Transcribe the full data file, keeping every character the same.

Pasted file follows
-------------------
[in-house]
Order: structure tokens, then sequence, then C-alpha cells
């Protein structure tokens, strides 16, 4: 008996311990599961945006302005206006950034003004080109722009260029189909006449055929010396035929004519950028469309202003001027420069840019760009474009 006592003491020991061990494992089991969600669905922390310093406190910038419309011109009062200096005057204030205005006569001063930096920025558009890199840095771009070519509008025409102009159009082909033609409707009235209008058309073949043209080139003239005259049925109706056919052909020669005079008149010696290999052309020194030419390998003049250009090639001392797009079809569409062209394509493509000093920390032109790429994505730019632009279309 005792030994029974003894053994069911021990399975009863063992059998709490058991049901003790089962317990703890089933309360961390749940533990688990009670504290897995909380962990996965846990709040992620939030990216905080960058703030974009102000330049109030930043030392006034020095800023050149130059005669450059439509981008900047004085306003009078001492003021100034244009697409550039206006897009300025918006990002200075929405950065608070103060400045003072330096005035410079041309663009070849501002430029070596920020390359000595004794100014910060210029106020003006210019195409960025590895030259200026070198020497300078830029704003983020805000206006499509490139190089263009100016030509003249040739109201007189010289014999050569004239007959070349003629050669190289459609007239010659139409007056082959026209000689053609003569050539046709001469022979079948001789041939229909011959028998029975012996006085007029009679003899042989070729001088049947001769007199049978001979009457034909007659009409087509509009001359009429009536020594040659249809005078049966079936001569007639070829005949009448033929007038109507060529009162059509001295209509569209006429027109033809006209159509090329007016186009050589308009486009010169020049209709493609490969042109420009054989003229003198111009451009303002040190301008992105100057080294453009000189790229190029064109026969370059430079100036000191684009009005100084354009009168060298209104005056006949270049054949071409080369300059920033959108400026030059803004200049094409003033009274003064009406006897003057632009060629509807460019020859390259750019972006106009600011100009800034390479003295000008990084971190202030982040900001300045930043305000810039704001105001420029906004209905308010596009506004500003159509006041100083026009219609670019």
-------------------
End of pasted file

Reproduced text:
[in-house]
Order: structure tokens, then sequence, then C-alpha cells
């Protein structure tokens, strides 16, 4: 008996311990599961945006302005206006950034003004080109722009260029189909006449055929010396035929004519950028469309202003001027420069840019760009474009 006592003491020991061990494992089991969600669905922390310093406190910038419309011109009062200096005057204030205005006569001063930096920025558009890199840095771009070519509008025409102009159009082909033609409707009235209008058309073949043209080139003239005259049925109706056919052909020669005079008149010696290999052309020194030419390998003049250009090639001392797009079809569409062209394509493509000093920390032109790429994505730019632009279309 005792030994029974003894053994069911021990399975009863063992059998709490058991049901003790089962317990703890089933309360961390749940533990688990009670504290897995909380962990996965846990709040992620939030990216905080960058703030974009102000330049109030930043030392006034020095800023050149130059005669450059439509981008900047004085306003009078001492003021100034244009697409550039206006897009300025918006990002200075929405950065608070103060400045003072330096005035410079041309663009070849501002430029070596920020390359000595004794100014910060210029106020003006210019195409960025590895030259200026070198020497300078830029704003983020805000206006499509490139190089263009100016030509003249040739109201007189010289014999050569004239007959070349003629050669190289459609007239010659139409007056082959026209000689053609003569050539046709001469022979079948001789041939229909011959028998029975012996006085007029009679003899042989070729001088049947001769007199049978001979009457034909007659009409087509509009001359009429009536020594040659249809005078049966079936001569007639070829005949009448033929007038109507060529009162059509001295209509569209006429027109033809006209159509090329007016186009050589308009486009010169020049209709493609490969042109420009054989003229003198111009451009303002040190301008992105100057080294453009000189790229190029064109026969370059430079100036000191684009009005100084354009009168060298209104005056006949270049054949071409080369300059920033959108400026030059803004200049094409003033009274003064009406006897003057632009060629509807460019020859390259750019972006106009600011100009800034390479003295000008990084971190202030982040900001300045930043305000810039704001105001420029906004209905308010596009506004500003159509006041100083026009219609670019």